Thursday I spent the day over on Castle Hill, followed Rick's walk and got there by taking the metro to Szell Kalman ter and then the 116 bus up the hill. Predictably full of tourists but the vantage point over to Pest was fabulous. I was thrilled to see the National Gallery had a special Picasso exhibit--as if I hadn't had enough of him in Paris--plus I enjoyed seeing the works of Hungarian artists. The shops up the hill were full of the usual tourist stuff but one stood out for me, Tarnok 10 Galeria, with some small naive folk art Hungarian paintings, found the perfect one that's now hanging in my office at work. That night I had a ticket to see The Duchess of Chicago at the Operettszinhaz, a smaller but incredibly ornate old theatre just a couple of blocks from the Opera House. $22 US for a front row seat. At this one I was truly amongst the Hungarian people, heard no other languages spoken and was relieved to see supertitles above the stage in English. The show was a musical comedy and utterly delightful, charming actors and just a high-quality production. At the end the ovations and clapping went on for a good 15 minutes--Hungarians really know how to appreciate a show. If you have a chance to see a show there I strongly encourage it.

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2329 posts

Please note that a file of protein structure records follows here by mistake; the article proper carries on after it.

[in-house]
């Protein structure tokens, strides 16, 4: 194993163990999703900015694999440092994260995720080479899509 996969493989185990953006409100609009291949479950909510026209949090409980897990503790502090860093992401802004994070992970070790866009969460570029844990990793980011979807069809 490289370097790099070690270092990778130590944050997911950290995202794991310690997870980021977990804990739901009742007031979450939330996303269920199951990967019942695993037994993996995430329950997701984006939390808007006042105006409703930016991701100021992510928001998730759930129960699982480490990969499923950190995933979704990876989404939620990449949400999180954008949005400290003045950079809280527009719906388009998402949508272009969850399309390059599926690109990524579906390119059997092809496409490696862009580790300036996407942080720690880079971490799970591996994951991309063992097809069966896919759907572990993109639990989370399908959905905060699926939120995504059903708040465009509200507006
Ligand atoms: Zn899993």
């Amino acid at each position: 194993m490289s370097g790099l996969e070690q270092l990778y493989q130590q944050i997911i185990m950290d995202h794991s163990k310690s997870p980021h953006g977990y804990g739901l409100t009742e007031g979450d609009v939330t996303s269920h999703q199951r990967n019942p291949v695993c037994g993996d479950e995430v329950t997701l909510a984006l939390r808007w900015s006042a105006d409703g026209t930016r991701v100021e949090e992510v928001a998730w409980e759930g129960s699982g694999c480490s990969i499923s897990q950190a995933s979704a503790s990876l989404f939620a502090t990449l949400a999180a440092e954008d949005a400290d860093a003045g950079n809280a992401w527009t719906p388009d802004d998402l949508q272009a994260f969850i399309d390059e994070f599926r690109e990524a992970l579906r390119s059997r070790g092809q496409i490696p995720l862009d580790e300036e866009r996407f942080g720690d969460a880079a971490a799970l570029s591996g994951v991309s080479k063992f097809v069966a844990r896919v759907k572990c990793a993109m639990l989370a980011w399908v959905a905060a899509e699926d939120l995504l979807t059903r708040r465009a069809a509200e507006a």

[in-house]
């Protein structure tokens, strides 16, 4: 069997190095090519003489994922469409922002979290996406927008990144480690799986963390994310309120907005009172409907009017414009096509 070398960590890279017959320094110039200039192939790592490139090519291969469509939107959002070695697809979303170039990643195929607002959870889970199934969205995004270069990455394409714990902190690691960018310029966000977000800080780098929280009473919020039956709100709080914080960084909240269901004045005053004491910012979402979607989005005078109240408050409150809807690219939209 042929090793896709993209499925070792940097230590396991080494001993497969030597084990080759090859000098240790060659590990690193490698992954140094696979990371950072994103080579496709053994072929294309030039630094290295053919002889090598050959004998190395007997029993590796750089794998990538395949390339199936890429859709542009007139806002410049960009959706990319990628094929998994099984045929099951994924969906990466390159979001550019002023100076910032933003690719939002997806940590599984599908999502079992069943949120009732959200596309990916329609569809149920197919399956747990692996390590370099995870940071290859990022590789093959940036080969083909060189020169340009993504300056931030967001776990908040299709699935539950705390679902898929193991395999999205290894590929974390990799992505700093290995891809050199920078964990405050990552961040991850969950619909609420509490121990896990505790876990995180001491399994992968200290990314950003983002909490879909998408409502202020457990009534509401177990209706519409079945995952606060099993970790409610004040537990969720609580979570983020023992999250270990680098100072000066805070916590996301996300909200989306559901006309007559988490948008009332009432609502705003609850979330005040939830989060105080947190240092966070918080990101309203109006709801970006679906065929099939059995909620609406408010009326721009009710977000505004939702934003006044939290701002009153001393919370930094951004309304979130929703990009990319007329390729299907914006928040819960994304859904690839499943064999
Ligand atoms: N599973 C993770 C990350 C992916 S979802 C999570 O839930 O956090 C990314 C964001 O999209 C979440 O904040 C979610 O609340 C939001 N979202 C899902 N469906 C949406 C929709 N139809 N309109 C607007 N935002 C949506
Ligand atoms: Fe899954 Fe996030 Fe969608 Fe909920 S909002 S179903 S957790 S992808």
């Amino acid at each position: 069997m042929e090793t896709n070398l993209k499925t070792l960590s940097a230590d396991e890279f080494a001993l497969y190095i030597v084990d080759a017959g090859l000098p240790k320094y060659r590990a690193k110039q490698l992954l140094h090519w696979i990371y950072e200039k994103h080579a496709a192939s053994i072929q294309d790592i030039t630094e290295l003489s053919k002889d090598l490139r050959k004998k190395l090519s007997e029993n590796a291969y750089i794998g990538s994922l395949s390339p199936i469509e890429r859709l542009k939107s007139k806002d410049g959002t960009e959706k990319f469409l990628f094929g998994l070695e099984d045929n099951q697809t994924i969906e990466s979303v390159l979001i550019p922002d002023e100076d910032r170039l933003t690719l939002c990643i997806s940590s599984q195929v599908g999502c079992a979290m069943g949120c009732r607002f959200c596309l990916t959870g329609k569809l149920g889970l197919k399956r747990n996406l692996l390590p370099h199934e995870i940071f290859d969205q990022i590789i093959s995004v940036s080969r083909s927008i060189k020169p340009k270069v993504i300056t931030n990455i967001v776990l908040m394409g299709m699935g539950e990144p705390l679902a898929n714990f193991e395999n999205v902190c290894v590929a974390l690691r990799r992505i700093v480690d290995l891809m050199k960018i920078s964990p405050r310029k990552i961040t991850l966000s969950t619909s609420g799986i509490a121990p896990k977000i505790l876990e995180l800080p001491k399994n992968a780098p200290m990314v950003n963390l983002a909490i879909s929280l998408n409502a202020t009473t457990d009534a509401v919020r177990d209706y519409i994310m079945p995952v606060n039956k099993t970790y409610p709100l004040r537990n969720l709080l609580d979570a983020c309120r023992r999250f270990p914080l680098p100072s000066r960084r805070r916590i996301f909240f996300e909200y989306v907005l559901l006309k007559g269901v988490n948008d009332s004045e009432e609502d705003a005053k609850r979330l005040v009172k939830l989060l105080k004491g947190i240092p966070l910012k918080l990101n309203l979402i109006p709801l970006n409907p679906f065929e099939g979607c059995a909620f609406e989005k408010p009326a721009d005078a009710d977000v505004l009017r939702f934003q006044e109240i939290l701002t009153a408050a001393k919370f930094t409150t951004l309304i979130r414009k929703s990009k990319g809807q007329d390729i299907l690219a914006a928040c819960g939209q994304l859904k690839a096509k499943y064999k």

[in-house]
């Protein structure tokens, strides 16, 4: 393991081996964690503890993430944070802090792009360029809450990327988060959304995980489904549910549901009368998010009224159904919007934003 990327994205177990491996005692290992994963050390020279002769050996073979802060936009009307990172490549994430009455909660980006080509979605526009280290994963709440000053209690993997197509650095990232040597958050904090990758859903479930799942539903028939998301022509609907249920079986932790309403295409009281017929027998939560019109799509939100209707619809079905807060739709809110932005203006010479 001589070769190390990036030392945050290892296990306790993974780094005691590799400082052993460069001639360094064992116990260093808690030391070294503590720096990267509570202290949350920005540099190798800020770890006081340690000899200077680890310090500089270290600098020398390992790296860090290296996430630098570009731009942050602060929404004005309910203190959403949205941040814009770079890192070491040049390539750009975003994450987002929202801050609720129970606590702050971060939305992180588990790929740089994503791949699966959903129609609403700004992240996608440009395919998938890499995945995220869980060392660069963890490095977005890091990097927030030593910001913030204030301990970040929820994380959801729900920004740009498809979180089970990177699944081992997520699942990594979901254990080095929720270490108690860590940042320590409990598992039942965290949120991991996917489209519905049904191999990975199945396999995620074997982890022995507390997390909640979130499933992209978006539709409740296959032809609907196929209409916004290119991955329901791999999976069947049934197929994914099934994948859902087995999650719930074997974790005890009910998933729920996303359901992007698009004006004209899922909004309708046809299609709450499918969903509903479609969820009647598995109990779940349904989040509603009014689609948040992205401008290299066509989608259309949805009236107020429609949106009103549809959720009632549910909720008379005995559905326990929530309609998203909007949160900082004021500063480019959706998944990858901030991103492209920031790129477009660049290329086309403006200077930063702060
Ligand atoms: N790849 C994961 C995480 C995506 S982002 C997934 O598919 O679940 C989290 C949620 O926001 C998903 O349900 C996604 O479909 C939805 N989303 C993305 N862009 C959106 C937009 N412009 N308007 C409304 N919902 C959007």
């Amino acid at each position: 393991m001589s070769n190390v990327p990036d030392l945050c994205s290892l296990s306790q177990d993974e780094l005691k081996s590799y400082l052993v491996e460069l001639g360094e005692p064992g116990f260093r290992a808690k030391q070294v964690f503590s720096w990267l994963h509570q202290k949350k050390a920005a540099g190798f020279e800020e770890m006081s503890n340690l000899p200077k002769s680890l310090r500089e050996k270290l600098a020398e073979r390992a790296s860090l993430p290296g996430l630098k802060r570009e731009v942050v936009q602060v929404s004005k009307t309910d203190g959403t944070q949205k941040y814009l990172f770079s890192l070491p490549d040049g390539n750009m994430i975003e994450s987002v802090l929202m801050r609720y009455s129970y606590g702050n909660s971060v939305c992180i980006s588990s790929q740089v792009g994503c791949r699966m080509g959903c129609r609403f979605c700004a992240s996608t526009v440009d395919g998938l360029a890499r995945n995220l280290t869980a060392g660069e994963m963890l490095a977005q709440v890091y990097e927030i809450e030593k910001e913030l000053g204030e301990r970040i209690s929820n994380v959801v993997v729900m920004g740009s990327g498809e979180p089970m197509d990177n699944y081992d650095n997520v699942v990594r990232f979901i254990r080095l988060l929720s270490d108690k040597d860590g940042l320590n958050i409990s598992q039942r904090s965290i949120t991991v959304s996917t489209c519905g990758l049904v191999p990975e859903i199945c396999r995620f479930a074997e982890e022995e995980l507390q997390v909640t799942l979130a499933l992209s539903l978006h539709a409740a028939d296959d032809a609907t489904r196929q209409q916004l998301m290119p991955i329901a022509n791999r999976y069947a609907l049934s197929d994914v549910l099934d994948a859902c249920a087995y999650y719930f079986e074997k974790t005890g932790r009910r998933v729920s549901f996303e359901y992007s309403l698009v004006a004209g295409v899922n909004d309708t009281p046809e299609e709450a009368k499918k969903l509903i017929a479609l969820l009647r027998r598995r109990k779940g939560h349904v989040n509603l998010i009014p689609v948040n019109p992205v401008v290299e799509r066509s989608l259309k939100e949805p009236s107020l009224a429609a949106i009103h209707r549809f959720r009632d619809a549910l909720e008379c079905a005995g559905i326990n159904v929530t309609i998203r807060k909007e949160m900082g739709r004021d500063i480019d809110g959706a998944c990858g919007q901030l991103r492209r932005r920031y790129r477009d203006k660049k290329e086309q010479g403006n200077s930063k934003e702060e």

Friday--my last day--arrived all too soon, and of course by then my cold was gone. I really loved Szentendre on my last trip and decided to return, really such a pretty little town and touristy shops notwithstanding just a really nice place to spend a last day poking around lazily. The warmest day of the week, around 84, so I wasn't moving too quickly, mainly wanted to find a cool drink and a spot to people-watch a bit, also visited an antique shop I enjoyed the previous time and found another 1930s pottery figurine to add to my collection--the proprietor remembered me. A visit to the Margit Kovacs museum was in order as I love her work, then a late lunch at Elisabeth on Fo ter before returning to Budapest by 4 for some last minute wanderings. My flight left at 6:30 the next morning so I was packed but not at all ready to leave by 9 pm that evening.

I sensed there were perhaps more Americans here this time, and noticed (I think) more English in the metro announcements. Same amount of English spoken by locals, and I used what little Hungarian I had whenever I could which amused me and delighted them. Due to the lingering effects of both a strained muscle and cold I wasn't in top form and the meds I took left me woefully unable to drink as much as I might have liked--James' highly recommended Kadarka wine bar/restaurant went unexplored as I went by twice; on a Sunday when they weren't yet open and then on a Wednesday when I wasn't hungry or in need of a drink. The Hungarians just radiate a certain warm kindness and even if I wasn't part Hungarian myself I would still be totally in love with them and their country. The moment I left my hotel that Sunday morning and headed out across Fovam ter and looked up to see the beautiful tiled roof of the Great Market I felt absolutely giddy with glee to be back again. Clearly this is a city I need to visit often. I'm already thinking next time will include stays in other cities, I'm intrigued by Debrecen and a few others, and in the interim I will work on learning more Hungarian.